In his opinion piece published by the Idaho Statesman Dec. 2, Brian Merz indicates he agrees with the intent of Boises proposed non-discrimination ordinance, but that it needs to have additional exemptions.
Independent contractors serving the public should not be able to refuse service or deny hiring someone based on their age, gender, religion, race or sexual orientation or gender identity. Allowing independent contractors operating in the public marketplace to deny service to a gay couple is just the first step. Next, this proposal could allow landlords to claim their religion says they shouldnt rent apartments to a Jewish couple or a doctor to claim his religion wont allow him to provide emergency care for a Muslim‐American. Mr. Merzs proposal would set no boundary on when or why someone can discriminate. Everyone deserves to be treated fairly, and this means that our anti‐discrimination laws should apply to everyone equally. People have religious beliefs, but it does not give them the right to discriminate.
The proposed ordinance doesnt tell churches or other religious organizations whom they have to hire for religious positions or that they have to provide services when it violates their religious beliefs. It applies to businesses that dont meet the ordinances exemption. Once a business owner, including private contractors, puts a company out in the public marketplace, then religion cannot be used to discriminate on the basis of sexual orientation or gender identity, just as is true for race or religion. The proposed ordinance in no way alters the existing religious rights secured under state and federal law. What Mr. Merz is asking for is actually special rights allowing individuals to use religion to discriminate. This has profound ramifications if you think about the scope of what he is advocating.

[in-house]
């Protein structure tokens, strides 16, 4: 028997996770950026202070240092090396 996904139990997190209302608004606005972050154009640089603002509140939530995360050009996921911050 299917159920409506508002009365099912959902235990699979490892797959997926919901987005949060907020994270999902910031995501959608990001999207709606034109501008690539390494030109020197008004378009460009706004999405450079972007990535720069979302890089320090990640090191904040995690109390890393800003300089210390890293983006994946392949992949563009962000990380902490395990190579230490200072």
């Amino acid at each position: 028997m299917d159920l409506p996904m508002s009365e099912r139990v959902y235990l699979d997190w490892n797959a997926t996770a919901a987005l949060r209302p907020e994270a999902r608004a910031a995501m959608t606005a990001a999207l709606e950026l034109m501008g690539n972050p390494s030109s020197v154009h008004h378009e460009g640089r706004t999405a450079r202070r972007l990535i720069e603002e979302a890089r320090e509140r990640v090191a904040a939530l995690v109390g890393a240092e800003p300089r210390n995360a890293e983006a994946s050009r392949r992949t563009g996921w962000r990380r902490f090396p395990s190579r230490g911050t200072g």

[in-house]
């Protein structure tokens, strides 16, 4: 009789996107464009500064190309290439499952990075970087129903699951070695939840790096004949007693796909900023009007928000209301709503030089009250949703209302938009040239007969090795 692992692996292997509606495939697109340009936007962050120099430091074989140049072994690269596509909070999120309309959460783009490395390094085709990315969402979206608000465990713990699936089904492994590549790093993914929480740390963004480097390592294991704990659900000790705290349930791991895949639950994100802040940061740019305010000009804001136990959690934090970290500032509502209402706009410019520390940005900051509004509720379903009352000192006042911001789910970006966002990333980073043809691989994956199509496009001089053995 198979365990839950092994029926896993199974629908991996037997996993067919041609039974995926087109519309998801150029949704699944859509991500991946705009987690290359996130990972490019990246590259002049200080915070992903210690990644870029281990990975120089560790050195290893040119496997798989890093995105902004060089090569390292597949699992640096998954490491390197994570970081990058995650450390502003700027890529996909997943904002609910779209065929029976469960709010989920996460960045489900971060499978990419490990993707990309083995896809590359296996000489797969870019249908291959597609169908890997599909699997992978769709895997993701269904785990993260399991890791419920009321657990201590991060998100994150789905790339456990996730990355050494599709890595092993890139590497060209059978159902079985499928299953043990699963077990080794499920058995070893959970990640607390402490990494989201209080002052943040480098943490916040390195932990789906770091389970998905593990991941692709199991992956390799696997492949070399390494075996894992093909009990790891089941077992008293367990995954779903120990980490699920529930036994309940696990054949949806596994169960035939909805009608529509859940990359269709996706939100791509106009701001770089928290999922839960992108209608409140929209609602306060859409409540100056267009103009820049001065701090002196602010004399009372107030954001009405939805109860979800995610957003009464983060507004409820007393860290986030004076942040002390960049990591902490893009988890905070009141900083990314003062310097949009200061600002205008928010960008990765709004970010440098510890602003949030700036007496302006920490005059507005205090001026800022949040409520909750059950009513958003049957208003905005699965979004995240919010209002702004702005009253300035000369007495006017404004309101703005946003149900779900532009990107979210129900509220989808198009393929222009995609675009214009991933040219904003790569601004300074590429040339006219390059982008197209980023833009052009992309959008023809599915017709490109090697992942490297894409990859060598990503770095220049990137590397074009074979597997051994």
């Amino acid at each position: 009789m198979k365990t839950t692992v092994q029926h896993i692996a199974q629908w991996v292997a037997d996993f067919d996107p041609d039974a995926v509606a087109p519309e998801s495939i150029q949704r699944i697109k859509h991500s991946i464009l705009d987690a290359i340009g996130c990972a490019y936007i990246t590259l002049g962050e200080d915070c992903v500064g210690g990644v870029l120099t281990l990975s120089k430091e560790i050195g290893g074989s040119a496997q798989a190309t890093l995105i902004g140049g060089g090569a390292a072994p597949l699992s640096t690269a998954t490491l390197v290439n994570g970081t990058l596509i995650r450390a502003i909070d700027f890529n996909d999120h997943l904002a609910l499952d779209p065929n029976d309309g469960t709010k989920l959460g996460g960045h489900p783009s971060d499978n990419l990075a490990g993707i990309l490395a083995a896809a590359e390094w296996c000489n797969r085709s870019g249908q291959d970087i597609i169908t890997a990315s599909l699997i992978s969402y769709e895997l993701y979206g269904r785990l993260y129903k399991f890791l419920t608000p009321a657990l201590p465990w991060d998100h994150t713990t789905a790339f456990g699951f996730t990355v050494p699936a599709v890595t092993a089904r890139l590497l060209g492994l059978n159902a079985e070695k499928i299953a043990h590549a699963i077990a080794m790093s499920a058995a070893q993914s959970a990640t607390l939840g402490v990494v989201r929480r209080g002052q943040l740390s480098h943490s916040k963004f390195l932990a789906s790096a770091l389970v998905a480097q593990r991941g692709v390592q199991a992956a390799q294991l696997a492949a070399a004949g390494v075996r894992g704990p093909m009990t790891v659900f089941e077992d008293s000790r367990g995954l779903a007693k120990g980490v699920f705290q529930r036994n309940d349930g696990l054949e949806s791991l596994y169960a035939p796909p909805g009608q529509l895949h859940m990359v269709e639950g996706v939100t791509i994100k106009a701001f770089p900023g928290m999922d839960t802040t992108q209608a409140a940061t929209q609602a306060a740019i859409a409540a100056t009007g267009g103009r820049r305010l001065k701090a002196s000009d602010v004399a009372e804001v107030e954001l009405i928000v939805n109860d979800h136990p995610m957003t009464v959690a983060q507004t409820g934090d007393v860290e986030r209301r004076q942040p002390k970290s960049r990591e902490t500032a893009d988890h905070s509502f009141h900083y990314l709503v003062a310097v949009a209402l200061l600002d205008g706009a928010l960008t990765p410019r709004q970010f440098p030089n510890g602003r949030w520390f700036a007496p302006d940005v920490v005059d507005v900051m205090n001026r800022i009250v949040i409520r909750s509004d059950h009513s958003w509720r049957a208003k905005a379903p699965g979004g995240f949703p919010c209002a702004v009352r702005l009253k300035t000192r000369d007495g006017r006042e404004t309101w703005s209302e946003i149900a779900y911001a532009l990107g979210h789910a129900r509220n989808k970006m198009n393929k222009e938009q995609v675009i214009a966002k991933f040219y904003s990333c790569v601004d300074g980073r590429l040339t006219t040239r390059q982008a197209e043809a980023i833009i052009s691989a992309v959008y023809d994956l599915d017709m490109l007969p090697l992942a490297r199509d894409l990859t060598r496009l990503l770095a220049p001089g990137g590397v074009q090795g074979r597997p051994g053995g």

If we allow discrimination in one situation, it will be allowed in other situations. Indeed, if we allow independent contractors, as individuals, to discriminate why shouldnt doctors in hospitals be able to refuse provide essential care and school counselors deny helping lesbian and gay teenagers because of their religious convictions?
There are many diverse faiths in our country, and we would all suffer if private employers or independent contractors got to make decisions about who to discriminate against based on their religion. Adding additional exemptions is a slippery slope and is discrimination pure and simple.
For example, while there are over 20 major religions practiced in the United States, among the minor religions is the Christian Identity movement. A variety of loosely affiliated believers and churches, members of this religious group believe in a white supremacist theology. Currently those believing in Christian Identity are not allowed to deny services to African Americans because of their race. However, enacting discrimination exemptions, like the one proposed by Mr. Merz, it applies to all religions and upends the existing state and federal acknowledgement that freedom from discrimination is a civil right.
By stating, The laws of Boise should be consistent with the U.S. Constitution, Mr. Merz falsely alleges that the proposed ordinance is somehow unconstitutional. Indeed, the city of Boise should be commended for drafting an ordinance that provides exceptions consistent with First Amendment jurisprudence regarding the freedom of speech and exercise of religion. Mr. Merz is asking the city of Boise to go beyond the scope of constitutionality to offer special rights for those wishing to use religion to discriminate.
Religious freedom in America means that every person has the right to his or her own personal, religious beliefs. It is not a free pass that people and institutions can use whenever they want to discriminate against others, and it does not mean that religious institutions, or individuals, are exempt from following the laws.
Monica Hopkins is executive director of the American Civil Liberties Union of Idaho.